Me Time & Mountain Biking: Meet Kate

After Kids, Kate Ross Finds Freedom on Two Wheels

I hate being wrong. But, I’m willing to admit I was wrong about mountain biking.

At the end of my first season of soccer as a seven year old, I broke the news to mseven-year-oldI wasn't going to play soccer next year. I was going to play netball. My older brothers thought I was an idiot.

"Why Bubs? Netball is a dumb sport. Soccer is heaps better."

I didn't listen and went off to join all the girls playing netball. It turned out my brothers were right about soccer – it just took me another seven years to realise it. Thankfully, it didn't take me that long to realise they were also right about mountain biking. 

My first mountain bike ride was back in 2002 in Belgium, where my eldest brother, Peter, was living at the time. My other brother, Mark, and I were visiting him on our way home from traveling through South America. Pete's girlfriend (now wife) and her family were keen mountain bikers and they took us out for a ride. It was horrible. I was unfit. It hurt. And just like that, I vowed I was never riding a mountain bike ever again. My brothers had a different idea, and before I knew it, I was back on a mountain bike and beginning to enjoy it.

By the time I became pregnant with my first child, I'd raced a 6hr enduro in a pair (total disaster but that's a story for another time), 24hr enduro in a mixed team of four, some 50km races and a few cross triathlons. I'd had heaps of fun with my mates and brothers out on the trails and plenty of stacks in the bush around Australia. But with the arrival of my daughter in 2011, my mountain bike began gathering dust in a corner of the garage. As a time-poor mum, I just couldn't justify to myself the time and effort to get out to the mountain bike trails. It was quicker and easier to go for a run or a swim or head out on the roadie. I'd forgotten how much fun it was to ride my mountain bike. With the arrival of my son in 2013 and trying to manage increasing family responsibilities with work, my mountain bike became even more neglected.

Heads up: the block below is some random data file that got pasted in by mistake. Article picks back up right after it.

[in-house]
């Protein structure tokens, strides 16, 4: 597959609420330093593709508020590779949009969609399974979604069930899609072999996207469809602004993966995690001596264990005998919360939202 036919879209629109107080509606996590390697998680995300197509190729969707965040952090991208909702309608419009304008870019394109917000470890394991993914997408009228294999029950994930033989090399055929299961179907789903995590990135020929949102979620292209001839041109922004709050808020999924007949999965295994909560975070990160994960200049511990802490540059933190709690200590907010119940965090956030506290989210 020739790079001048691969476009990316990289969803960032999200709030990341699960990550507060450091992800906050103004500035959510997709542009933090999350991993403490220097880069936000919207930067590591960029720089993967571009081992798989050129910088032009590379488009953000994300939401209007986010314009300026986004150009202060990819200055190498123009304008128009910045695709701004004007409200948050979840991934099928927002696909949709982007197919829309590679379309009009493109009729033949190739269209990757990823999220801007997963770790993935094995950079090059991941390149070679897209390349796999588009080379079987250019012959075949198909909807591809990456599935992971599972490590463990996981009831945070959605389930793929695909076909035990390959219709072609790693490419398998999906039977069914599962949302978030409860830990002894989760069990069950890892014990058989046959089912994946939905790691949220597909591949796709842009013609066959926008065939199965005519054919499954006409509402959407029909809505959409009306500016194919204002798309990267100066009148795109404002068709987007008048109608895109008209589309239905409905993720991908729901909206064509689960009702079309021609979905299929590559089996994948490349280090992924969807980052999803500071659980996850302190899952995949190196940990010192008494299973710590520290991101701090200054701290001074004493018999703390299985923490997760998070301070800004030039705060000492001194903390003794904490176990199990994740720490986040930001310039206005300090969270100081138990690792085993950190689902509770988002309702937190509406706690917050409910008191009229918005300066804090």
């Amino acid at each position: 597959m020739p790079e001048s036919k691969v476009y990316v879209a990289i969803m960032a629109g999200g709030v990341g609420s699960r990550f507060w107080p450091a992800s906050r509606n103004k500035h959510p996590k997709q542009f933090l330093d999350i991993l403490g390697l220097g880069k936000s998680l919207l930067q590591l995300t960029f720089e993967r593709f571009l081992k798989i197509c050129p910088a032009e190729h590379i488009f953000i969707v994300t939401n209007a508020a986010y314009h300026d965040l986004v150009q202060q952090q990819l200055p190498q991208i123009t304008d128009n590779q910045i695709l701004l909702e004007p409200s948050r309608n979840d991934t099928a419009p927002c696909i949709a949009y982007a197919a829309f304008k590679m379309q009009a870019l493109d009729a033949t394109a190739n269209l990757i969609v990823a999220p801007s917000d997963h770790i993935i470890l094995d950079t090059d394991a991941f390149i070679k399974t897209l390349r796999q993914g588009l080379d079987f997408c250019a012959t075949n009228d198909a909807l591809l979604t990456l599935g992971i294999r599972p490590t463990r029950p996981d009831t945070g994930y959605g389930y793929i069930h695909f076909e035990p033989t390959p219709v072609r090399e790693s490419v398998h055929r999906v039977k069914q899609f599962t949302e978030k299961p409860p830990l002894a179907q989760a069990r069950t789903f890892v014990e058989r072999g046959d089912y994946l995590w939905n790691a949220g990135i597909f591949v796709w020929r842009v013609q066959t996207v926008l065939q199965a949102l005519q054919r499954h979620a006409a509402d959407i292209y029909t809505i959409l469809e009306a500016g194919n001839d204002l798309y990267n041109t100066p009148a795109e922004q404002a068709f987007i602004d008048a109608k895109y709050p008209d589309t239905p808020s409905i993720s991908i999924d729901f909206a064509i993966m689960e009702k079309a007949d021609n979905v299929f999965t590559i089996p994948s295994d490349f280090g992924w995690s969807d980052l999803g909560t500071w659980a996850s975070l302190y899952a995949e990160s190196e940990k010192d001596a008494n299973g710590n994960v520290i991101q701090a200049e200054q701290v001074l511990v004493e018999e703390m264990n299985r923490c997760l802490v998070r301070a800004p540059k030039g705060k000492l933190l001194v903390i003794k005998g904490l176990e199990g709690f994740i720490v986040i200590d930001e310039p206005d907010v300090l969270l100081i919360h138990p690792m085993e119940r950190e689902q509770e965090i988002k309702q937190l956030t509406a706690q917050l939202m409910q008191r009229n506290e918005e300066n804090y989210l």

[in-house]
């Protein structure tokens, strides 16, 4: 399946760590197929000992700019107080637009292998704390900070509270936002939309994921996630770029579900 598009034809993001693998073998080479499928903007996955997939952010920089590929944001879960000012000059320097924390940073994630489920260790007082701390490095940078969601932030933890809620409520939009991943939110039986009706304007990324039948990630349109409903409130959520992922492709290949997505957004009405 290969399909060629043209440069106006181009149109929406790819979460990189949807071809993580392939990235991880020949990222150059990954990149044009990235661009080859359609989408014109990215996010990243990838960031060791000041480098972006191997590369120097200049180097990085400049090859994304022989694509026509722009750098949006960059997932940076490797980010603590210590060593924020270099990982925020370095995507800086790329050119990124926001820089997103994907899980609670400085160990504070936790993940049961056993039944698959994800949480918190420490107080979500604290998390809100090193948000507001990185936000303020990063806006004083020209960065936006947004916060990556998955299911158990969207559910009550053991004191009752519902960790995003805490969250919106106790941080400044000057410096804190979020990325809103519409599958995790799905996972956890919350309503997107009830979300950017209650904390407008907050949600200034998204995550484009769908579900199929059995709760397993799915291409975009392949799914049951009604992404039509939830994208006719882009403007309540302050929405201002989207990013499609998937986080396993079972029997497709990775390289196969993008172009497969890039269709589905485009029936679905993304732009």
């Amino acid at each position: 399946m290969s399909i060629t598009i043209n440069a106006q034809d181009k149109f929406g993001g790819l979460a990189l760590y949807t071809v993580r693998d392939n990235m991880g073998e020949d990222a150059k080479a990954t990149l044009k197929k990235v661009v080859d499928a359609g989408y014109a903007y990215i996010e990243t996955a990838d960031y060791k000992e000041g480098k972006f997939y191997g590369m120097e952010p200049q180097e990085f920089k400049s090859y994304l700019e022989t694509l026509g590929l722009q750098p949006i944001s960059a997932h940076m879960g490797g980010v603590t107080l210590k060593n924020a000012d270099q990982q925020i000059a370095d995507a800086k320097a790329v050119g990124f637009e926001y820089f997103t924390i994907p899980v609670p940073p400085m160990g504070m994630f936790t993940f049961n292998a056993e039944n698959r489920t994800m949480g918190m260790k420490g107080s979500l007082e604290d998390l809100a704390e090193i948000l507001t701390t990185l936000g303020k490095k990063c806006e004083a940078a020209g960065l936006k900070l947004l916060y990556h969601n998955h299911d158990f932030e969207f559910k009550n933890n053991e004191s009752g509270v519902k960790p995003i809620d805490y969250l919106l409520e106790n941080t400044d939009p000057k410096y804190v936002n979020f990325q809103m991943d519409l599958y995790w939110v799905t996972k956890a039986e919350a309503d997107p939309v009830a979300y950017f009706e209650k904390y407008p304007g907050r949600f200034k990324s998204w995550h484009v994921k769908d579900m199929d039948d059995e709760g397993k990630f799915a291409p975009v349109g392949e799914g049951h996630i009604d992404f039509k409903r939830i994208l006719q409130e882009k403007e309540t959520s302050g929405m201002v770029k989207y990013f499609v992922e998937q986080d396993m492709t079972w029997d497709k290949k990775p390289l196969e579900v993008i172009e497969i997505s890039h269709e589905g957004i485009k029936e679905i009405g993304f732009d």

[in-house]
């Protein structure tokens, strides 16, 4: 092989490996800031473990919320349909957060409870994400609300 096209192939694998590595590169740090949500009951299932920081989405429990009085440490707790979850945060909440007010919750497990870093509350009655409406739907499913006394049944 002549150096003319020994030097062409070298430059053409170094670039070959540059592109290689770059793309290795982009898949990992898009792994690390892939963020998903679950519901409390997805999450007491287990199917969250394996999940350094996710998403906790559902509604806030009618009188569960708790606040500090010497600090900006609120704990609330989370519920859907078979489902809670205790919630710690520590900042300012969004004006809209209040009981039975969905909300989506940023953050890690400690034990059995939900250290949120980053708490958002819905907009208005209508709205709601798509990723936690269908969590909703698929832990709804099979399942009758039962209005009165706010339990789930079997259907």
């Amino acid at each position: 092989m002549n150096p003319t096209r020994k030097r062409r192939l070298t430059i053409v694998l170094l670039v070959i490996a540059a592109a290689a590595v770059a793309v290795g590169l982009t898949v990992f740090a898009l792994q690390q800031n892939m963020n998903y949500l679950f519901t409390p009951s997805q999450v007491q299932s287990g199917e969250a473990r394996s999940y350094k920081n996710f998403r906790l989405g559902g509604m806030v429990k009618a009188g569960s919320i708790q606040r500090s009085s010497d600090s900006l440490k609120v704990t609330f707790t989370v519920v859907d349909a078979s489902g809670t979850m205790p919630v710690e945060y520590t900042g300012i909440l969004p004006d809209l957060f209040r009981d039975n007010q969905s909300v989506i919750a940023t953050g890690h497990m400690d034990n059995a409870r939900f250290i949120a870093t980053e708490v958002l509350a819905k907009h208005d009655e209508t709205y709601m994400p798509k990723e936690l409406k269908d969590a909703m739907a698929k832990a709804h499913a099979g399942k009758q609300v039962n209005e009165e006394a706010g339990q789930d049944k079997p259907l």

Toward the end of 2014, my son had his first anaphylactic reaction to food. Suddenly, I turned to my mountain bike as a way to pull me out of the depressive episode I slipped in to. I needed something that was just for me. I needed an escape from the stress and anxiety surrounding my son's food allergies that suddenly seemed to be consuming my every thought. I knew I needed a goal; something to work towards and give me a reason to prioritize time for me. A quick google search came back with an Xterra race 8 hours away from home. After a chat with my partner, Joel (where he didn't hesitate to say I should go for it), I signed up.

I clearly remember that first ride on my mountain bike after so long. The overwhelming feeling of freedom. Freedom from my thoughts and worries. Freedom from my family responsibilities. I felt like I was a kid again! I squealed with delight over a lame bit of air from the tiniest jump, sliding out around sandy corners, or just missing a tree. I felt alive. It was incredible! Slowly but surely I started to feel better.

Through a combination of anti-depressants, sessions with my incredible psychologist and mountain biking, I was me again. Life was still stressful. My son's food allergies and related health issues got worse – there were more EpiPens administered, ambulance rides, hospital stays and new diagnoses. But I had strategies, which included a bit of dirt therapy on my mountain bike, to deal with the stress and anxiety and keep myself well. 

In 2016, we welcomed our third child into our family. A girl. Our management of our son's food allergies had improved significantly, we avoided ambulance rides and hospital stays. We also started to see some improvements in his food allergies. He has now outgrown his dairy allergy (The. Best. News. Ever!) and is starting to show signs of growing out of his egg allergy.

While 2014-15 was the toughest year of my life, I learned a lot from it. Most importantly, I learned to be the best mum I can be, I need to do something for myself. I would never in a million years have picked the Cape Epic as that 'something for myself' but now that it is on the agenda, I can't wait to do it! I can’t thank Liv for this incredible opportunity to push myself and show myself, my family and others what a working mother of three young children is capable of doing.

For me, the biggest challenge in taking on the Cape Epic, won't be the event itself (and I can assure you I'm not underestimating how hard the event will actually be) but the training journey to get me ready for the event. It's not only me that needs to get to the 'start line'. It's also Joel and my three children. For every bit of training or racing I do, that is more parenting responsibilities that Joel has to pick up. That is less time I spend with my kids. That is less time Joel and I have together. But through constant communication and readjusting schedules, I am sure we will find the right balance between training, racing and family so we are all happy, healthy and fit come March 2018.

With that in mind, we're slowly figuring out good training times for me and have penciled in a few races. With an age group win at the Port Stephens TreXTri already under my belt, I'm flying over to Western Australia for the iconic Cape to Cape MTB 4 day stage race in mid-October. I'm also really excited to be racing the Bright 24hr MTB race in a pair with one of my best mates from high school in mid-November.  

Happy trails people!